About National Sewing Machine Day
On this day in 1790, English inventor Thomas Saint received the first patent for an invention that would change the world: the sewing machine. Saint did not successfully advertise or market his invention and it wasn’t until almost twenty years later that other inventors began to construct similar devices with far more success.
In around 1814, Josef Madersperger, an Australian tailor developed and presented his working sewing machine that garnered positive acclaim and the Australian Government offered him monetary help to further improvise his machine. Despite this investment, his machine never gained popularity and it remains a failed experiment.
The first widely adopted machine was patented by French Tailor, Barthélemy Thimonnier in 1829. His patent was immediately approved and he founded a factory. However, the factory was set ablaze by the workers due to the fears over their future life in case of loss of employment.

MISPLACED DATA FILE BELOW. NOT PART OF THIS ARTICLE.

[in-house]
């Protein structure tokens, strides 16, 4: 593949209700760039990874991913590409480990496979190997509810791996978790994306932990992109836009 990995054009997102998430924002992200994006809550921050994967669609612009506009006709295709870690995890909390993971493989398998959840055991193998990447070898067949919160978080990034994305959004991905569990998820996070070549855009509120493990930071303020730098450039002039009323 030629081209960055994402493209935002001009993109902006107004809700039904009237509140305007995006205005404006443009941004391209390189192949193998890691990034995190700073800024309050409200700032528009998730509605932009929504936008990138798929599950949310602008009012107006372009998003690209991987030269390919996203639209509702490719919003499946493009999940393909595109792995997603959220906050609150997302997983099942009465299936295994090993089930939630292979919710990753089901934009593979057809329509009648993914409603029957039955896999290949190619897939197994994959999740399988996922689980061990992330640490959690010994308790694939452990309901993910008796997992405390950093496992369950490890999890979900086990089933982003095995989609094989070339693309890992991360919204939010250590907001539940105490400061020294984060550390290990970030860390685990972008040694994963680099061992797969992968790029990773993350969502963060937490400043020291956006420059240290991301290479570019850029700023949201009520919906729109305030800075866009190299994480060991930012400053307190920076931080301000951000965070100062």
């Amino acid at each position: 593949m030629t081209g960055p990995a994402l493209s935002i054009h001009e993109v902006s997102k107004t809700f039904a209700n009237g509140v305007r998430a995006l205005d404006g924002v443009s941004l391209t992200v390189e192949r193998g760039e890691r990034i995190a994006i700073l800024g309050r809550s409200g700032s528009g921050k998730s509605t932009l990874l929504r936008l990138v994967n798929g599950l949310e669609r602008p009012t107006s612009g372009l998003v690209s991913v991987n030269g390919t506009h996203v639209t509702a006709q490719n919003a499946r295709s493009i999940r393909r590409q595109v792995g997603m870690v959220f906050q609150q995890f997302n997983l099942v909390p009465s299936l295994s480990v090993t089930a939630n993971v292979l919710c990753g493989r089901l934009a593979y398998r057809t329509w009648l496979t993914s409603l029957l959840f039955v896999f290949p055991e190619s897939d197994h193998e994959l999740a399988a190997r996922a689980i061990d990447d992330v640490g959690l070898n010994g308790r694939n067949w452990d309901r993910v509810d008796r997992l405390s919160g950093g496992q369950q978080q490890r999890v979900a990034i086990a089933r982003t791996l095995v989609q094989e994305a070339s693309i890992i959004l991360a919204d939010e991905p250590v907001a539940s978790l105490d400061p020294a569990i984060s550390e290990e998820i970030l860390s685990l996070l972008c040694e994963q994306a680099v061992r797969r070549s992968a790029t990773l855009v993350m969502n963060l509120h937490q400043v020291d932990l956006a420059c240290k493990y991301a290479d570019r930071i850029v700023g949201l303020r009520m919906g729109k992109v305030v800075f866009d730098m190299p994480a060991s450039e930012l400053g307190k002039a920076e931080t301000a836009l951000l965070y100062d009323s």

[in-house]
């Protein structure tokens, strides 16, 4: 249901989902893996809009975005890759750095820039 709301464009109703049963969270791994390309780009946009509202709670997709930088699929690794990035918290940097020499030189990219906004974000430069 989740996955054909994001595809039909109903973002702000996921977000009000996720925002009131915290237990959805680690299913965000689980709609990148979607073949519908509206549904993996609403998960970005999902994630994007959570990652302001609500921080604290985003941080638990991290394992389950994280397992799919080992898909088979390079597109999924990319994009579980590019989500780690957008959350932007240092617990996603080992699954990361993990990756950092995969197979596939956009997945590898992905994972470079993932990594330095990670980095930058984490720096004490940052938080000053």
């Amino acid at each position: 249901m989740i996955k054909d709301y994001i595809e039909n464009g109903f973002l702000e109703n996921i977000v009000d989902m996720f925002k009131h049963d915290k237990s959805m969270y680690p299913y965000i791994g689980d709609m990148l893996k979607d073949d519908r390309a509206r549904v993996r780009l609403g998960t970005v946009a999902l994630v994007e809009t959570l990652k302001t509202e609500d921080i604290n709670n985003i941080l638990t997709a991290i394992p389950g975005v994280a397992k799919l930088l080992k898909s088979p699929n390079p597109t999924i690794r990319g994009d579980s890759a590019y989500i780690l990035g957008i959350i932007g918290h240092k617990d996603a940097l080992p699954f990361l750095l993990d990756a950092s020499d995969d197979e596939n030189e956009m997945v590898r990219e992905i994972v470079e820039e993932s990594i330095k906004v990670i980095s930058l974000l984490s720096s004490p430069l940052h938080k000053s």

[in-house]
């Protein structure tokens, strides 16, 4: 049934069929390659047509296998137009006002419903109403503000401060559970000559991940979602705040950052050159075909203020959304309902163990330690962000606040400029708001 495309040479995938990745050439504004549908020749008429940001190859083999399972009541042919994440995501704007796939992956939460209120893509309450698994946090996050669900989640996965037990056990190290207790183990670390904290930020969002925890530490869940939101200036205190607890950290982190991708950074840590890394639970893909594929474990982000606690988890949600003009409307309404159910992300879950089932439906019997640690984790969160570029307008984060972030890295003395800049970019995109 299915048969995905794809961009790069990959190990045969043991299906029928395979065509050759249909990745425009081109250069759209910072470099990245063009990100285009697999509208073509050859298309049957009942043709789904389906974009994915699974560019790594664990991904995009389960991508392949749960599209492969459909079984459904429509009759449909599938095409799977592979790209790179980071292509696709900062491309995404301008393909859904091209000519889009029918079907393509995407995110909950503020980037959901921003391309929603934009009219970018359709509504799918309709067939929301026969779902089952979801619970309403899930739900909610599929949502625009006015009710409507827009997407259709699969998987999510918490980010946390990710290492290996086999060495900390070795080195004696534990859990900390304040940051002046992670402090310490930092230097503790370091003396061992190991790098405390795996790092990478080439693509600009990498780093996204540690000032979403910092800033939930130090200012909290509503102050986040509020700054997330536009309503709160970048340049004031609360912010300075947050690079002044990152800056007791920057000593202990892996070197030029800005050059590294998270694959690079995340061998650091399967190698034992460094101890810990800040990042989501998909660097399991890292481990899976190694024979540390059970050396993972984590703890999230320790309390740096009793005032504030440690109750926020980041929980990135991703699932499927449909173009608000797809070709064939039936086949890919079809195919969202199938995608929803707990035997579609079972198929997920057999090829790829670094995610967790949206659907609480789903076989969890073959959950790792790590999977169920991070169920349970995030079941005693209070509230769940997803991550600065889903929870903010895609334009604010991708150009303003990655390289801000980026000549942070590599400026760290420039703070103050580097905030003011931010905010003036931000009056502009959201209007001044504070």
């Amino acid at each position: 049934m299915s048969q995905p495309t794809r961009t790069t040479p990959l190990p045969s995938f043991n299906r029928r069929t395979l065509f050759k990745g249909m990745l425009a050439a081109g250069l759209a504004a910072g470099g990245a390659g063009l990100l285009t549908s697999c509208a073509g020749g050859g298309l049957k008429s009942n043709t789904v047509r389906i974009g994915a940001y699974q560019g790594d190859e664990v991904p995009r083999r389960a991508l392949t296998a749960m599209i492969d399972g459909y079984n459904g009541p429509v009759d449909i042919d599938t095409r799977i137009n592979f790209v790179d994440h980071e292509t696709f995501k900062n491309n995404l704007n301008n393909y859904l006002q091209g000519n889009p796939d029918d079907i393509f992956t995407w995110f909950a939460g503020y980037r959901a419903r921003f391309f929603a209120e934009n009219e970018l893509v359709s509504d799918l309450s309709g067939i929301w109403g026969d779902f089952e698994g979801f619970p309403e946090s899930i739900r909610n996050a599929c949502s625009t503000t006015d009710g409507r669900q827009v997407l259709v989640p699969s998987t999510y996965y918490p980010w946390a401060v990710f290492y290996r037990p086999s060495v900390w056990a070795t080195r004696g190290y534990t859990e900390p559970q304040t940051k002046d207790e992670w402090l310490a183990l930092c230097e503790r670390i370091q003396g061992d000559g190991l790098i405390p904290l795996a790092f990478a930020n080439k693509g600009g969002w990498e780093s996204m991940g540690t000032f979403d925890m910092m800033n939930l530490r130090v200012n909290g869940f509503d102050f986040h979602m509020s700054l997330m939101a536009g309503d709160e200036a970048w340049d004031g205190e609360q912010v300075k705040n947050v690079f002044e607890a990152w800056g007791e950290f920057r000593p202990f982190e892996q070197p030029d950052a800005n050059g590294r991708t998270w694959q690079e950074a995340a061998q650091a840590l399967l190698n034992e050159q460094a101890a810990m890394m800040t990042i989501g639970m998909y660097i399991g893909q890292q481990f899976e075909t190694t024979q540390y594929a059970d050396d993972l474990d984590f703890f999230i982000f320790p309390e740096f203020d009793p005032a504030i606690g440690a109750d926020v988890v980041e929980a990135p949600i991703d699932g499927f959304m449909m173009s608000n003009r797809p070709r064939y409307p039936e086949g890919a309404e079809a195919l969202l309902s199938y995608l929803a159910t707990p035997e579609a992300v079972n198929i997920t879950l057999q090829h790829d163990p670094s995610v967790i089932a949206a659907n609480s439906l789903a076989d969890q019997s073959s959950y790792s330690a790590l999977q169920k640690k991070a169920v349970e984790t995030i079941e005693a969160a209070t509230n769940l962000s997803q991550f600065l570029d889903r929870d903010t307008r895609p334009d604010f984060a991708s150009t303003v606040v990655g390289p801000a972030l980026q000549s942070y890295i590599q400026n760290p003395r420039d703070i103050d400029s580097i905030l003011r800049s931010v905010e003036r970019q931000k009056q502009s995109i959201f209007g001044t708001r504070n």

In the United States, the first machine was invented by John Greenough in the year 1842. The first widely used machine was built by Issac Merritt Singer, Founder of the famous Sewing Machine Manufacturing Company, Singer, in 1851. However, the machine was patented by Elias Howe. He sued Singer for using his patent and won monetary benefits from Singer and some other Manufacturers.
American inventor Elias Howe had a dream where he had been captured by a tribe of savage cannibals. Just as the cannibals were about to eat him he noticed they held spears with holes in them. He awoke with an idea for the sewing machine.
In 1851, Howe also patented his “Automatic, Continuous Clothing Closure” seen by many as the first zip, but he did not try to market it.